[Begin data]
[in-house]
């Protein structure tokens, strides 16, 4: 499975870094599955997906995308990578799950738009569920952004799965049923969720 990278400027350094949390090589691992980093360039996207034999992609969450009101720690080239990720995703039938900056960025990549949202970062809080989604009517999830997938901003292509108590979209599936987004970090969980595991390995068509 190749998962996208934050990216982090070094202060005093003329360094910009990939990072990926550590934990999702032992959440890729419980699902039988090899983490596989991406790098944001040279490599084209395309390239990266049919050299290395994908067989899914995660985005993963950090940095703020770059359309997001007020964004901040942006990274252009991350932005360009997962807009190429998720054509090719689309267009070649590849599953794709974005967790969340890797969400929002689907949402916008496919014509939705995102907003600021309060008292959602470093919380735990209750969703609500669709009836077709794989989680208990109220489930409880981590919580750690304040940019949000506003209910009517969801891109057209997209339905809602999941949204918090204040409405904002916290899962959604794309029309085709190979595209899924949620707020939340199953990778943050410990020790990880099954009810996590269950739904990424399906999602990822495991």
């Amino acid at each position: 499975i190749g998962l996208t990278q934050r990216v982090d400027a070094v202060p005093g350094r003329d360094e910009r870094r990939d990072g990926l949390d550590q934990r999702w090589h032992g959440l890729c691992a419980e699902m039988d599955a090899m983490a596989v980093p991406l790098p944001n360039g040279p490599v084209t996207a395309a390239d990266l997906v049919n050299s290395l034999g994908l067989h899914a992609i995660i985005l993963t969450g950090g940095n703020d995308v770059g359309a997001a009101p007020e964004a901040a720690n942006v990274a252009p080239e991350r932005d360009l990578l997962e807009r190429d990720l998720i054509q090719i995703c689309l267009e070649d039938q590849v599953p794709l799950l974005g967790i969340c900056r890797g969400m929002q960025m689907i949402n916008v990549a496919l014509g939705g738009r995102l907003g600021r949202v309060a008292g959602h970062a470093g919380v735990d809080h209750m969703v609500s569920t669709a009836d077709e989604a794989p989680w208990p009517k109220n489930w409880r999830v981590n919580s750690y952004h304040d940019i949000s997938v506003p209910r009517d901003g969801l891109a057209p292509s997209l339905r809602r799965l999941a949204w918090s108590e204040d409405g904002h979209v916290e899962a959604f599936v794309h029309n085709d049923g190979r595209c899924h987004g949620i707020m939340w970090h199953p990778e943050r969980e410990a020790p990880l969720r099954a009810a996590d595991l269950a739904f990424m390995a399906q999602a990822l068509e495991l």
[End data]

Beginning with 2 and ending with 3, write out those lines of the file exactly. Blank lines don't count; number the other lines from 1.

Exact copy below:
């Protein structure tokens, strides 16, 4: 499975870094599955997906995308990578799950738009569920952004799965049923969720 990278400027350094949390090589691992980093360039996207034999992609969450009101720690080239990720995703039938900056960025990549949202970062809080989604009517999830997938901003292509108590979209599936987004970090969980595991390995068509 190749998962996208934050990216982090070094202060005093003329360094910009990939990072990926550590934990999702032992959440890729419980699902039988090899983490596989991406790098944001040279490599084209395309390239990266049919050299290395994908067989899914995660985005993963950090940095703020770059359309997001007020964004901040942006990274252009991350932005360009997962807009190429998720054509090719689309267009070649590849599953794709974005967790969340890797969400929002689907949402916008496919014509939705995102907003600021309060008292959602470093919380735990209750969703609500669709009836077709794989989680208990109220489930409880981590919580750690304040940019949000506003209910009517969801891109057209997209339905809602999941949204918090204040409405904002916290899962959604794309029309085709190979595209899924949620707020939340199953990778943050410990020790990880099954009810996590269950739904990424399906999602990822495991």
């Amino acid at each position: 499975i190749g998962l996208t990278q934050r990216v982090d400027a070094v202060p005093g350094r003329d360094e910009r870094r990939d990072g990926l949390d550590q934990r999702w090589h032992g959440l890729c691992a419980e699902m039988d599955a090899m983490a596989v980093p991406l790098p944001n360039g040279p490599v084209t996207a395309a390239d990266l997906v049919n050299s290395l034999g994908l067989h899914a992609i995660i985005l993963t969450g950090g940095n703020d995308v770059g359309a997001a009101p007020e964004a901040a720690n942006v990274a252009p080239e991350r932005d360009l990578l997962e807009r190429d990720l998720i054509q090719i995703c689309l267009e070649d039938q590849v599953p794709l799950l974005g967790i969340c900056r890797g969400m929002q960025m689907i949402n916008v990549a496919l014509g939705g738009r995102l907003g600021r949202v309060a008292g959602h970062a470093g919380v735990d809080h209750m969703v609500s569920t669709a009836d077709e989604a794989p989680w208990p009517k109220n489930w409880r999830v981590n919580s750690y952004h304040d940019i949000s997938v506003p209910r009517d901003g969801l891109a057209p292509s997209l339905r809602r799965l999941a949204w918090s108590e204040d409405g904002h979209v916290e899962a959604f599936v794309h029309n085709d049923g190979r595209c899924h987004g949620i707020m939340w970090h199953p990778e943050r969980e410990a020790p990880l969720r099954a009810a996590d595991l269950a739904f990424m390995a399906q999602a990822l068509e495991l």